“Our new findings from VITAL are in line with previous results that do not suggest a role of vitamin D3 or omega-3 supplements for most healthy, community dwelling older adults,” said corresponding author Ariela Orkaby, MD, MPH, from the Division of Aging. “We should consider deprescribing unnecessary pills, and instead promoting healthy lifestyle habits. Regular exercise and the Mediterranean diet are proven strategies for prevention of frailty and should be encouraged for all older adults.”

“These new findings from VITAL are an important reminder that dietary supplements are not miracle pills or elixirs of youth,” added JoAnn Manson, MD, DrPH, director of the main VITAL trial and chief of the Division of Preventive Medicine at the Brigham.

Read more in JAMA Network Open.

Key Step Toward Growing Human Kidneys in the Laboratory

Brigham researcher

Joseph Bonventre

Kidney disease affects one in nine adults globally and the incidence of kidney failure is steadily rising around the world.  Being able to grow working kidney tissue in a laboratory could help accelerate medical treatments for kidney disease and restore kidney function. The kidney forms normally in humans as a result of two building blocks– metanephric mesenchyme and ureteric bud. Brigham researchers in the laboratory of Joseph Bonventre, MD, PhD, chief of the Renal Unit and founding chief of the Engineering in Medicine Division, figured out how to generate the first building block– metanephric mesenchyme– resulting in many components of the kidney from human stem cells seven years ago.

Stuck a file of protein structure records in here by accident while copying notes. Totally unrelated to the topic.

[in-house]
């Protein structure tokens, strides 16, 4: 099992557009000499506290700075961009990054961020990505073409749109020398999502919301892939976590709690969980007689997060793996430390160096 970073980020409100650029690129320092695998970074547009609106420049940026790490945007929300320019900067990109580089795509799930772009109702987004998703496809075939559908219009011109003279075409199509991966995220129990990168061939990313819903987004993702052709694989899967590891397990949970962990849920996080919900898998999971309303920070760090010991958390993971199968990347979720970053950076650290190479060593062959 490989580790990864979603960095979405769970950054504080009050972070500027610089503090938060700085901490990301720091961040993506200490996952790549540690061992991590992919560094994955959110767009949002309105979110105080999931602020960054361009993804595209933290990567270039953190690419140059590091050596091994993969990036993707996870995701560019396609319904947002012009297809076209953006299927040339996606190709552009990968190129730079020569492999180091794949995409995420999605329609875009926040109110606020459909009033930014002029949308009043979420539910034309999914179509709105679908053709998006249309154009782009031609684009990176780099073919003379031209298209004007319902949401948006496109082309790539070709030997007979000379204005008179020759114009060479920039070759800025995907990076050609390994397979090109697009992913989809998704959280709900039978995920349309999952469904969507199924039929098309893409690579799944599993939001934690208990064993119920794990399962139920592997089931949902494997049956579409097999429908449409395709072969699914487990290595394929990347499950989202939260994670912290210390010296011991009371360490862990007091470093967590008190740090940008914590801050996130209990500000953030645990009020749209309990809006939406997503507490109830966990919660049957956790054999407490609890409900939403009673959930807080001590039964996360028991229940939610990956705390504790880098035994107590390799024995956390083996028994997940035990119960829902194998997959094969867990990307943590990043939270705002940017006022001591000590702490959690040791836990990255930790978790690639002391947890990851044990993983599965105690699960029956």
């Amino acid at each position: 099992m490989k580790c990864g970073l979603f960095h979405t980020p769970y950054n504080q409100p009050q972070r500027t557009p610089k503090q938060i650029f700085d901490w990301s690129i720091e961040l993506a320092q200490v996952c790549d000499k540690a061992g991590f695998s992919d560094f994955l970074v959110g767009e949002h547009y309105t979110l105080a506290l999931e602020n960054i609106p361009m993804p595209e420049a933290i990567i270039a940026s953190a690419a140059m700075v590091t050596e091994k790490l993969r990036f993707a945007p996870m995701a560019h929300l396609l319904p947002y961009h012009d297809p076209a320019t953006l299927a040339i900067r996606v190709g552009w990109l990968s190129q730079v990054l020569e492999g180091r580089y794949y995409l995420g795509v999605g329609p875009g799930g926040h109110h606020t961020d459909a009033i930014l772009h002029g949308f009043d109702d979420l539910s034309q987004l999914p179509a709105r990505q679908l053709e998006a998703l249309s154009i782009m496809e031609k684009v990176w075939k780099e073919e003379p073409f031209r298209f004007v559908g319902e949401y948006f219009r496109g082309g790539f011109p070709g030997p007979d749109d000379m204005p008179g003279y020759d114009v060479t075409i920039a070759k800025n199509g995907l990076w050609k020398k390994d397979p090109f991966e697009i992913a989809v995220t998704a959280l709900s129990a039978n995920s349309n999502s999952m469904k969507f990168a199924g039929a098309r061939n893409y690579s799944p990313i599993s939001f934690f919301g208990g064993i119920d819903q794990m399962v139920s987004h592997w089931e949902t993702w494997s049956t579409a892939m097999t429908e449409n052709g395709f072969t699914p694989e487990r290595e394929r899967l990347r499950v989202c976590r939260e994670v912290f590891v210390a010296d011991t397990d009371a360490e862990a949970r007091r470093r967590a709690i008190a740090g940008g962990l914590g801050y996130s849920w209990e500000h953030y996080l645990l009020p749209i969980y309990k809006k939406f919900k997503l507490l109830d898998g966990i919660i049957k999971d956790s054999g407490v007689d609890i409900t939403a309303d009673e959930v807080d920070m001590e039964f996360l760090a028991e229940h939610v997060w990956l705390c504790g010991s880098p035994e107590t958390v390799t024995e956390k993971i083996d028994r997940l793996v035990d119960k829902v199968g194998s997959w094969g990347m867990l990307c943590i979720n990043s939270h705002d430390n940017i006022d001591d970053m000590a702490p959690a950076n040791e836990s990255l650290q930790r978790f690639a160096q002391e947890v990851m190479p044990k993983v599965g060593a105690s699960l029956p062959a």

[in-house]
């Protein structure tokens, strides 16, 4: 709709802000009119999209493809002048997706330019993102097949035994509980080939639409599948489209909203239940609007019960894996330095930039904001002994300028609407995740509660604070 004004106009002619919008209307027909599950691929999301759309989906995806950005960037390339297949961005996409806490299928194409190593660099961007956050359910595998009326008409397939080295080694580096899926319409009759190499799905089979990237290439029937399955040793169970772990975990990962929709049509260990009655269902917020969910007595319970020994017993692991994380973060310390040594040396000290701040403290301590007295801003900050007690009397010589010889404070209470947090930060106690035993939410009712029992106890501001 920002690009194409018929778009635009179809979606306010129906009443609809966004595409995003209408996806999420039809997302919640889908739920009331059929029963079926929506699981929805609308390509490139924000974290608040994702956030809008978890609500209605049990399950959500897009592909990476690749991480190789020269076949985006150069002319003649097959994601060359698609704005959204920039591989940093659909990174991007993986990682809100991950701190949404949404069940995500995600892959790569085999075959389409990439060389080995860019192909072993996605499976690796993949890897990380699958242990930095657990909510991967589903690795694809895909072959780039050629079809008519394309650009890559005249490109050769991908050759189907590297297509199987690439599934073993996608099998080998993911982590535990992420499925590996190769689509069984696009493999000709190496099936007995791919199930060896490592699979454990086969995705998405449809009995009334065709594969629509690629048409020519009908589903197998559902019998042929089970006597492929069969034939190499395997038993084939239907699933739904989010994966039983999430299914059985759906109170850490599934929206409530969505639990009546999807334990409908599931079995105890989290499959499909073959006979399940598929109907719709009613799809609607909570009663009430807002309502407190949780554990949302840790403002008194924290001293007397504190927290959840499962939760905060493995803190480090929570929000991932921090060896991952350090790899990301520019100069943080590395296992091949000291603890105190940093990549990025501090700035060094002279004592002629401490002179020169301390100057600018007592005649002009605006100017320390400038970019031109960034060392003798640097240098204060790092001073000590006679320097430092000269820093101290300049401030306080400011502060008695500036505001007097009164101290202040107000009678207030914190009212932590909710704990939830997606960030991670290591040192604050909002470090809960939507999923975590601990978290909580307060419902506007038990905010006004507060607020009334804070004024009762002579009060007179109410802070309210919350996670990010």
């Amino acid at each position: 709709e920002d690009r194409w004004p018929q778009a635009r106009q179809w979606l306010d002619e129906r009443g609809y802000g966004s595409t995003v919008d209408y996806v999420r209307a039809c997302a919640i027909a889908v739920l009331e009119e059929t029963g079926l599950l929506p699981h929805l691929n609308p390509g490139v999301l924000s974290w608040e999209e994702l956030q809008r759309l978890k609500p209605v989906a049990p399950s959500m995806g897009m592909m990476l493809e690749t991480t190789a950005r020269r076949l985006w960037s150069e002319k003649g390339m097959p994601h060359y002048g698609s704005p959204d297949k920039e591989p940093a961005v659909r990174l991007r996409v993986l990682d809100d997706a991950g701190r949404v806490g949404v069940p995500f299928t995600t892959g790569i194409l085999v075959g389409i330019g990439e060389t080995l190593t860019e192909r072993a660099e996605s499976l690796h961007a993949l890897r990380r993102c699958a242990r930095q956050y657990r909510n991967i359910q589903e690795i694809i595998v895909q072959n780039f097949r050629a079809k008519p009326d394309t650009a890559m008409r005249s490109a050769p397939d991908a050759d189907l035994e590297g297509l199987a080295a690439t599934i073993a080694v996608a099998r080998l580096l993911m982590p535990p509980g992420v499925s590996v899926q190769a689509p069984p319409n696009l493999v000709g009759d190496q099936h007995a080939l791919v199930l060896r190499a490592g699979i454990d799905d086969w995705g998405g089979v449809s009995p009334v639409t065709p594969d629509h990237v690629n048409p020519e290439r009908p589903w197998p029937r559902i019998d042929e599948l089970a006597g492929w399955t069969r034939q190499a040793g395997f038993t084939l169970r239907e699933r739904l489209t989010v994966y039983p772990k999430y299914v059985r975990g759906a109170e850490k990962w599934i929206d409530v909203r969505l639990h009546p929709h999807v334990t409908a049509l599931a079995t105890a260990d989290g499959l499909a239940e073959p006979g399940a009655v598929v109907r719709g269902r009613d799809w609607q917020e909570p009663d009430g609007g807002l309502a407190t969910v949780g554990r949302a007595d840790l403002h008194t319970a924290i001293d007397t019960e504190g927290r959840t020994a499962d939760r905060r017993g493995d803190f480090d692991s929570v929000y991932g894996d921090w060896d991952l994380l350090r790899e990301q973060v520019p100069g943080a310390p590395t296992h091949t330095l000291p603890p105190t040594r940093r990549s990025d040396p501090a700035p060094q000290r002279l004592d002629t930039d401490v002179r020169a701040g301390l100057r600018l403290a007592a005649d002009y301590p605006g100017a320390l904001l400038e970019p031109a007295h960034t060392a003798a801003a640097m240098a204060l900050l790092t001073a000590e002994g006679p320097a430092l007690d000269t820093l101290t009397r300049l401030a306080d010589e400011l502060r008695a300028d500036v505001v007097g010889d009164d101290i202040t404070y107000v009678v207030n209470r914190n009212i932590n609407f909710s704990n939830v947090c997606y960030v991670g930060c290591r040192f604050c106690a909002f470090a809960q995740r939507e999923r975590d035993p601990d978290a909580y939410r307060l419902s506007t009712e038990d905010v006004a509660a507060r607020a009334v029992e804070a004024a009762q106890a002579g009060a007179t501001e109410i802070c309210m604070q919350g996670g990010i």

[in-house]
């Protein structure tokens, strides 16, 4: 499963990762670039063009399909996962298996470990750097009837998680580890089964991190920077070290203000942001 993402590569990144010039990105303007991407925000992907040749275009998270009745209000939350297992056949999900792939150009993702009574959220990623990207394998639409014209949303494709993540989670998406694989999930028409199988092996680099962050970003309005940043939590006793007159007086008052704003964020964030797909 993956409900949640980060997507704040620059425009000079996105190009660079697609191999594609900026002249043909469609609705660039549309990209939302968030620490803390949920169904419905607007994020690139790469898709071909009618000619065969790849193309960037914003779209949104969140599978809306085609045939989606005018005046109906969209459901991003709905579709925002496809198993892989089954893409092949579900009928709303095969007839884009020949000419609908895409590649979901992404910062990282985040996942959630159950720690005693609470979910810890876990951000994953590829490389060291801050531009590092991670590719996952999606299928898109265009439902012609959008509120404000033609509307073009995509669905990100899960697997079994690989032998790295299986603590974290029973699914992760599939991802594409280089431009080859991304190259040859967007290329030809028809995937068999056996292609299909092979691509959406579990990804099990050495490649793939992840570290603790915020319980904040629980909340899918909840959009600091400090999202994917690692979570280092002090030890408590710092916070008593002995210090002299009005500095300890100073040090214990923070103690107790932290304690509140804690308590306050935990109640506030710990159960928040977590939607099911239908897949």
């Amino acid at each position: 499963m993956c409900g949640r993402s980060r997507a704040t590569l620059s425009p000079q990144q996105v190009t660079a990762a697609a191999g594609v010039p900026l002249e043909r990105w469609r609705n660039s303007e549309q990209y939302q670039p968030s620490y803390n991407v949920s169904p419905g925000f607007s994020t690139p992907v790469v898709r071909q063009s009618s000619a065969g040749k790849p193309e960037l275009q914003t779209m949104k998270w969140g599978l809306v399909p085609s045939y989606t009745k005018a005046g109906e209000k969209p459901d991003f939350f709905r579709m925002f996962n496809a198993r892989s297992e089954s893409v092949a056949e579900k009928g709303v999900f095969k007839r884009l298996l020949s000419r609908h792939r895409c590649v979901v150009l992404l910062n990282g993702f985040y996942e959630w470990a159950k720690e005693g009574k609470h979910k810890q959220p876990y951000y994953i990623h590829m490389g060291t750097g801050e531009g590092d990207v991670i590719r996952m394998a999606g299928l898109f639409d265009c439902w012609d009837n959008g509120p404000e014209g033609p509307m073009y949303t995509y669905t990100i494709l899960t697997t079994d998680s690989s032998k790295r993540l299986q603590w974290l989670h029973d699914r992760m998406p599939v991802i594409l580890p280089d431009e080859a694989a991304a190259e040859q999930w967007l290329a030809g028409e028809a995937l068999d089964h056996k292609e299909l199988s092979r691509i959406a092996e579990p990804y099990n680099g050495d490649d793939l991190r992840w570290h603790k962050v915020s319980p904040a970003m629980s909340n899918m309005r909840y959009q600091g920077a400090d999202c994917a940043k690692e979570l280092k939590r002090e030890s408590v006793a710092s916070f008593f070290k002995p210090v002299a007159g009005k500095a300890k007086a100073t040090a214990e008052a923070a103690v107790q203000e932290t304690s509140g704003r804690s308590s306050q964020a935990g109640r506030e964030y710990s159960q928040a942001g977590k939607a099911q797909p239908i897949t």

The same laboratory has now developed a highly efficient method to generate the second building block (ureteric bud) which matures into the adult kidney collecting system. Further, they demonstrated features

kidney research

Human kidney ureteric bud organoids derived from stem cells; Bonventre Lab

of interaction between the cells of these two building blocks, reproducing aspects of interaction which normally occur when the kidney develops. In addition, for the first time ever, the Bonventre laboratory has developed human cell lines of principal and intercalated cell lines, the two cell lines that make up the last urine processing component of the kidney. This research could help investigators test new therapies for treating kidney diseases that affect the collecting system. These include many congenital abnormalities of the kidney and urinary tract, including polycystic kidney disease one of the most common genetic diseases.

“We have developed a highly efficient way to generate a key component of kidney tissue responsible for maintaining many blood chemistries and critically important for development of the kidney. In addition, we have created, for the first time, human kidney cells that can be used to advance new drugs, aid in investigation of inherited and acquired disorders, and improve our understanding of how the kidney develop and control metabolic balance in the body,” said Bonventre. “Ultimately, with the ability to now generate both components responsible for making functional kidney tissue, this work provides a major step forward in the quest to replace renal function in patients with kidney failure or perhaps, in the future, generate a kidney in a dish.”